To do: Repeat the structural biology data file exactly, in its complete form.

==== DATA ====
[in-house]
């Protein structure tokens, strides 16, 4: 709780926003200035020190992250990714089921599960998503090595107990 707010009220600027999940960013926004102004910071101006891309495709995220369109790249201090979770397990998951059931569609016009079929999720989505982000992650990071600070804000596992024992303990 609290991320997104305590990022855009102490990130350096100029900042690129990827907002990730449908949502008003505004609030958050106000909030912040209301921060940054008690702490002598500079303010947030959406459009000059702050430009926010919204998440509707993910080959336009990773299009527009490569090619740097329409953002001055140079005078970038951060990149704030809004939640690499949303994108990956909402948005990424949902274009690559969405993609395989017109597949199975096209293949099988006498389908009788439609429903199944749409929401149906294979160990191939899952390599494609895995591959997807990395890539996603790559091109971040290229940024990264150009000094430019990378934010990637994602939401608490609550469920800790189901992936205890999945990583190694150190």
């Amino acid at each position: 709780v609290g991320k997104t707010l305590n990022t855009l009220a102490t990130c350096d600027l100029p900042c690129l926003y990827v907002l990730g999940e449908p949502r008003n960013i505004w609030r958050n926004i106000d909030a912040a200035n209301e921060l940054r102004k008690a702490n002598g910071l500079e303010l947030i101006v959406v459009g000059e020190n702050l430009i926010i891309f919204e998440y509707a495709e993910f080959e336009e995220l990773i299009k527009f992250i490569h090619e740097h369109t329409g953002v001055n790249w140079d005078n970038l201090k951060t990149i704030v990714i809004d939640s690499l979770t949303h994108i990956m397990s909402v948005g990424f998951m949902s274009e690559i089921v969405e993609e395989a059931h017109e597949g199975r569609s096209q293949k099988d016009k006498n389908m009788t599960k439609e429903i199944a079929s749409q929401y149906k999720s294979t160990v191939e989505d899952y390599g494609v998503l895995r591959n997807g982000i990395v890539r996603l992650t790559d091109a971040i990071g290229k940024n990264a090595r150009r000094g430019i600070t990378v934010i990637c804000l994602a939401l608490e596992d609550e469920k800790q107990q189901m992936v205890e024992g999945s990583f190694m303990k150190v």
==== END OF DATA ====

[in-house]
């Protein structure tokens, strides 16, 4: 709780926003200035020190992250990714089921599960998503090595107990 707010009220600027999940960013926004102004910071101006891309495709995220369109790249201090979770397990998951059931569609016009079929999720989505982000992650990071600070804000596992024992303990 609290991320997104305590990022855009102490990130350096100029900042690129990827907002990730449908949502008003505004609030958050106000909030912040209301921060940054008690702490002598500079303010947030959406459009000059702050430009926010919204998440509707993910080959336009990773299009527009490569090619740097329409953002001055140079005078970038951060990149704030809004939640690499949303994108990956909402948005990424949902274009690559969405993609395989017109597949199975096209293949099988006498389908009788439609429903199944749409929401149906294979160990191939899952390599494609895995591959997807990395890539996603790559091109971040290229940024990264150009000094430019990378934010990637994602939401608490609550469920800790189901992936205890999945990583190694150190």
């Amino acid at each position: 709780v609290g991320k997104t707010l305590n990022t855009l009220a102490t990130c350096d600027l100029p900042c690129l926003y990827v907002l990730g999940e449908p949502r008003n960013i505004w609030r958050n926004i106000d909030a912040a200035n209301e921060l940054r102004k008690a702490n002598g910071l500079e303010l947030i101006v959406v459009g000059e020190n702050l430009i926010i891309f919204e998440y509707a495709e993910f080959e336009e995220l990773i299009k527009f992250i490569h090619e740097h369109t329409g953002v001055n790249w140079d005078n970038l201090k951060t990149i704030v990714i809004d939640s690499l979770t949303h994108i990956m397990s909402v948005g990424f998951m949902s274009e690559i089921v969405e993609e395989a059931h017109e597949g199975r569609s096209q293949k099988d016009k006498n389908m009788t599960k439609e429903i199944a079929s749409q929401y149906k999720s294979t160990v191939e989505d899952y390599g494609v998503l895995r591959n997807g982000i990395v890539r996603l992650t790559d091109a971040i990071g290229k940024n990264a090595r150009r000094g430019i600070t990378v934010i990637c804000l994602a939401l608490e596992d609550e469920k800790q107990q189901m992936v205890e024992g999945s990583f190694m303990k150190v």